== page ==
About 3 years ago, I was gifted a 1-year membership to audible.com. I have renewed my membership every year since because I discovered the joy of “reading” again. I could “read” (ok, listen!) while folding laundry, driving down the road, cooking dinner, or washing dishes. I got my kids hooked too. They LOVE audiobooks!
One of the genres I’ve become addicted to is biography. Biographies are a fascinating way to discover history because the reader can view major events through the lens of an individual life. The reader gains a birds-eye view of the way circumstances and choices change the course of lives, and sometimes, the course of history.
Last week, I finished American Ulysses: A Life of Ulysses S. Grant by Ronald C. White.My paltry (and often slanted) U.S. History education typically brushed over Grant. We hit the antics of Gould and Fisk, learned of him as Robert E. Lee’s nemesis, and mentioned him as the president who followed the roguish Andrew Johnson.
This biography was eye-opening.
I did not know that Grant was a West Point graduate who had participated in the Mexican-American War and garnered a love for this country to the south. He had to leave the army under less than honorable circumstances and was recalled to service at the outbreak of secession that led to the Civil War. He is the reason the olive branch of reconstruction was extended to the South and he fought vigorously against racism. He was hailed by Frederick Douglass in this statement: “To [Grant] more than any other man the negro owes his enfranchisement, and the Indian a humane policy. In the matter of the protection of the freedman from violence, his moral courage surpassed that of his party…”
As a nation, we owe his memory a greater debt than five seconds in an Animaniacs song or a cursory glance on our fifty-dollar bill. In fact, we would have less of the nonsense we see today if we knew the cost of what we have now.
We have forgotten.
We have forgotten the more than 618,222 deaths (new studies estimate the toll to be around 750,000) that equated to roughly 2% of the U.S. Population at that time.
We have forgotten the cost of maintaining our union.
We have lost our focus.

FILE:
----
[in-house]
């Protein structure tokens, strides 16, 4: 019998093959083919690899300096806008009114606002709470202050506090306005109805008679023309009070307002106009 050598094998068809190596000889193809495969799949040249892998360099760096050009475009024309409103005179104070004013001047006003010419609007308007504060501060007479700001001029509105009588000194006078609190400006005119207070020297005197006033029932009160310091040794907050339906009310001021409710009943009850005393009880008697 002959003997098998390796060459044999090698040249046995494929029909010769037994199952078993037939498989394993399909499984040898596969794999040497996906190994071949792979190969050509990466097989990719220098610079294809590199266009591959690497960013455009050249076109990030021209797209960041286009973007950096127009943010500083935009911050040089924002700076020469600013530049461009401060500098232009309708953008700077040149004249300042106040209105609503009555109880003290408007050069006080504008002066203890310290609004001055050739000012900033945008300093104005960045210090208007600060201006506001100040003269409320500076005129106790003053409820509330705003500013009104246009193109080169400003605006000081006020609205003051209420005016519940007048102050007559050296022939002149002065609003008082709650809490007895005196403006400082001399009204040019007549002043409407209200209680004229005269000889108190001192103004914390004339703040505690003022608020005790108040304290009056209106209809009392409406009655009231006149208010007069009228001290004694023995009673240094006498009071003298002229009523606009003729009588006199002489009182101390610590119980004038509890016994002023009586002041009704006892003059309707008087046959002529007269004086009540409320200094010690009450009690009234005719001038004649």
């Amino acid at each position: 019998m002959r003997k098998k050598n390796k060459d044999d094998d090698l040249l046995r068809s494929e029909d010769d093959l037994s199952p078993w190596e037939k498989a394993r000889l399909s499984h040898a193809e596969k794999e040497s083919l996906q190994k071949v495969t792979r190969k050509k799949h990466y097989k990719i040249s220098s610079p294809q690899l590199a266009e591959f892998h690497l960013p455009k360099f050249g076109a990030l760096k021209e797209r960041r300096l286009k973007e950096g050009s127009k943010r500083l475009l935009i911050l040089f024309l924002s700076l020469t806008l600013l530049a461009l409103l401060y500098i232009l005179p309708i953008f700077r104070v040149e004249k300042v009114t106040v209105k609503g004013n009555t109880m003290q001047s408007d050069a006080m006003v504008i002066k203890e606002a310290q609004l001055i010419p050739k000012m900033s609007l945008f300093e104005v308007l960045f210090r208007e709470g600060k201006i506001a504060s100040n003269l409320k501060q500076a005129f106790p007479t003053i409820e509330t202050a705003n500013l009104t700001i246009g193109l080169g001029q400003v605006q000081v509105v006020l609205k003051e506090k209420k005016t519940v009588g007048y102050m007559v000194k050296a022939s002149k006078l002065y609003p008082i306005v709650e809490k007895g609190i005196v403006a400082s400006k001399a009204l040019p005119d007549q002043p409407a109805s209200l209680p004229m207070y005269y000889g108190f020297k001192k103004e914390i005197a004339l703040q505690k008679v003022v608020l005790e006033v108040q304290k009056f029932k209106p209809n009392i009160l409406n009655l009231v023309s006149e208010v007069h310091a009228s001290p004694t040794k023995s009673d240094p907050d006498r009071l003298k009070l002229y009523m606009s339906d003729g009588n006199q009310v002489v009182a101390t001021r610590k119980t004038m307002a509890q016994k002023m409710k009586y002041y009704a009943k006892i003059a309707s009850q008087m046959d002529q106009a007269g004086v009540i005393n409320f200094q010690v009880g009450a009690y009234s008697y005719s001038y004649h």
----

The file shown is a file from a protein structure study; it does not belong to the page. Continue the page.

Today, we remember another, more recent event—one that changed the course of our nation.
I still remember what life was like on September 10, 2001 and I have witnessed the change in our nation since September 11, 2001. Today, as I walked the kids to school, flags slowly appeared around the neighborhood. My daughter asked, “Why is everyone putting out their flags?”
In her defense, she had forgotten the date.
In the brief time we had, I reminded my three kids what we remember today:
We remember the 2,996 dead and 6,000 wounded from the two planes that struck the World Trade Center in New York, the plane that struck the Pentagon, and the final plane that crashed in Pennsylvania.
We remember the men and women who saved lives at the cost of their own.
We remember the flag rising above the rubble, and the flags that went up across the country, in a show of compassion and unity.
We remember the soldiers who fought and died to track down the masterminds of this cowardly attack. (Many remain in harm’s way.)
We remember—as we should every day—that life is precious, fragile, and fleeting.
We remember that someday, we will be called to home that no terrorist can invade.
Today, we remember a day of both darkness and light—the darkness of hate, and the light of self-sacrifice.
As a Christian, we need to take time each day to remember the cost of our freedom and fix our eyes on the home that awaits us on the other side.
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